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Old 28th November 2012, 02:39 PM   #1
johnm is offline johnm  United Kingdom
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Default Saving vintage resistors (in theory!) in Quad II amps

Hi folks!

This is an 'in theory' thread - I would be interested in people's thoughts on the following. I have just bought another pair of Quad II amps. As per usual, the original ERIE resistors on the tag boards are pretty much all out of spec now.

I am curious what happens physically to resistors for them to change value? I read somewhere that it's mainly due to the ingress of moisture over the decades. Would this be accurate? What actually changes within the resistor?

Assuming one wanted to keep their equipment as authentic as is practically possible (and please, let's keep any arguements about new components being superior out of this, for the time being. I'm well aware that they are), could one bake the resistors to drive out this moisture? Hi-Fi Collective mention the following baking process on their website for NOS Allen Bradley resistors:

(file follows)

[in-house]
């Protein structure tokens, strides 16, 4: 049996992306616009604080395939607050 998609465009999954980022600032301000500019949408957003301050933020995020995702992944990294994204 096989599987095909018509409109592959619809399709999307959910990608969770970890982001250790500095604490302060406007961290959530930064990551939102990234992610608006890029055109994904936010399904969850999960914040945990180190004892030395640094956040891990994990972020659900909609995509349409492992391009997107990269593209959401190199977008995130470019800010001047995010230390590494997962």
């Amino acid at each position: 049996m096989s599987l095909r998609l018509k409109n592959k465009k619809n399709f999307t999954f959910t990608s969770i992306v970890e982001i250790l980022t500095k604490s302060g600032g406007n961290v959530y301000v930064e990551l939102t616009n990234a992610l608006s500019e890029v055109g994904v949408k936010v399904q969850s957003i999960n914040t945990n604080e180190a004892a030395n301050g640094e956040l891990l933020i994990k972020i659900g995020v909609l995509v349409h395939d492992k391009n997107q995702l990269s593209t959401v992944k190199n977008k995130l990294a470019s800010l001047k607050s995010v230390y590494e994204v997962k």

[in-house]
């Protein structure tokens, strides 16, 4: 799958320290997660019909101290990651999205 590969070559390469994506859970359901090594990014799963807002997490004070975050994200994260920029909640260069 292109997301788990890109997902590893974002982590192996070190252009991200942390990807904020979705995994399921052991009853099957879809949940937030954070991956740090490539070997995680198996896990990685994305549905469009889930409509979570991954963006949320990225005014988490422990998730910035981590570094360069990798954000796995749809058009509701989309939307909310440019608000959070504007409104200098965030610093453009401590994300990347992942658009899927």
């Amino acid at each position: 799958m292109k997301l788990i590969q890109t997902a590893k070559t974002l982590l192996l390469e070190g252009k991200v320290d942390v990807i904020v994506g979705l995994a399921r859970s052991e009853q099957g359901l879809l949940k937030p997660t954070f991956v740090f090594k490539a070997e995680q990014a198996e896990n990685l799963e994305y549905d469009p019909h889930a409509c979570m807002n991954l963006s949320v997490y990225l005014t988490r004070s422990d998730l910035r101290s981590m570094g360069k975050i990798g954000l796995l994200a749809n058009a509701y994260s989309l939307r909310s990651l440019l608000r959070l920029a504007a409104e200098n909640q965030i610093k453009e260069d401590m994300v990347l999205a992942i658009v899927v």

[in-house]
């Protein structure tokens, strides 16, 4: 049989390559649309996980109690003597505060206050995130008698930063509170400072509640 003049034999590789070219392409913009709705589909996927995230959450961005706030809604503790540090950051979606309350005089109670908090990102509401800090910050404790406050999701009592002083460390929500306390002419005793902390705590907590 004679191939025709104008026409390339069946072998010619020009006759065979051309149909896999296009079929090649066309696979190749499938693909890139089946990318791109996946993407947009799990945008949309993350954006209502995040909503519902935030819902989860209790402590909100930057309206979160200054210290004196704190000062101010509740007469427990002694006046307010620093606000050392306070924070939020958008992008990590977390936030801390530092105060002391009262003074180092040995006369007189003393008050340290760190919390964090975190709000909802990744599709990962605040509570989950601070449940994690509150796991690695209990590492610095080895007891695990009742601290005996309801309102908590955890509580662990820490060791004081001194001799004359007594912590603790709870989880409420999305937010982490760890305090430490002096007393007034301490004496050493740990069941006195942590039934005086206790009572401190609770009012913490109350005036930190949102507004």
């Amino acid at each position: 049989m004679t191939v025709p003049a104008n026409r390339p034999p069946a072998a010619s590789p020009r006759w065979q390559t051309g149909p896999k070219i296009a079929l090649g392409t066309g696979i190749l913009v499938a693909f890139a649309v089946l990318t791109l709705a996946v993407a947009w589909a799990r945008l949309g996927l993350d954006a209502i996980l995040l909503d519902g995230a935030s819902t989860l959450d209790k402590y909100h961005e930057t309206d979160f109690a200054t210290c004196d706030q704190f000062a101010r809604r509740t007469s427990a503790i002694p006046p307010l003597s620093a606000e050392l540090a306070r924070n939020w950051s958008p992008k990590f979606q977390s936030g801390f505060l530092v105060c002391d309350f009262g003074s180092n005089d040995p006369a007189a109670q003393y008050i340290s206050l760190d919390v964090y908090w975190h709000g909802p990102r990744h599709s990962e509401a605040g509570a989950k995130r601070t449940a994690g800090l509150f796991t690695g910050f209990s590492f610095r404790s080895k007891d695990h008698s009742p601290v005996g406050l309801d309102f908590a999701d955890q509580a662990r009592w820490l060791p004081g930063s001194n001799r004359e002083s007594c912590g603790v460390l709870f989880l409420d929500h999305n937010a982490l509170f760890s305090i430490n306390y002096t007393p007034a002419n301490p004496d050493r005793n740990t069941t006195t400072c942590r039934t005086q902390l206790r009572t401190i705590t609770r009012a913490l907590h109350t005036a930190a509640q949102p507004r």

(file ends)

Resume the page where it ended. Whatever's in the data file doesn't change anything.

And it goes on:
"...Allen Bradley resistors are carbon composite, being made of an organic material they do have the tendency to absorb water from the atmosphere. This absorption can increase the actual resistance of the component, hence the slightly higher than normal tolerance published on this page. To fix this simply remove the water from the component and seal it. The best method is to place the resistor/s on a baking tray set, your oven to 80 degrees centigrade and leave in the oven for 8 hours. The secret is to remove the mositure slowly if you rush it it will become noisy in circuit. Once cooked seal the body of the component in Shellack (preferably the flakes) to stock any further water absorption. At the end of this procedure you will have a much lower noise, more closely tolerance resistors. Special thanks to Colin Cornish for this excellent tip."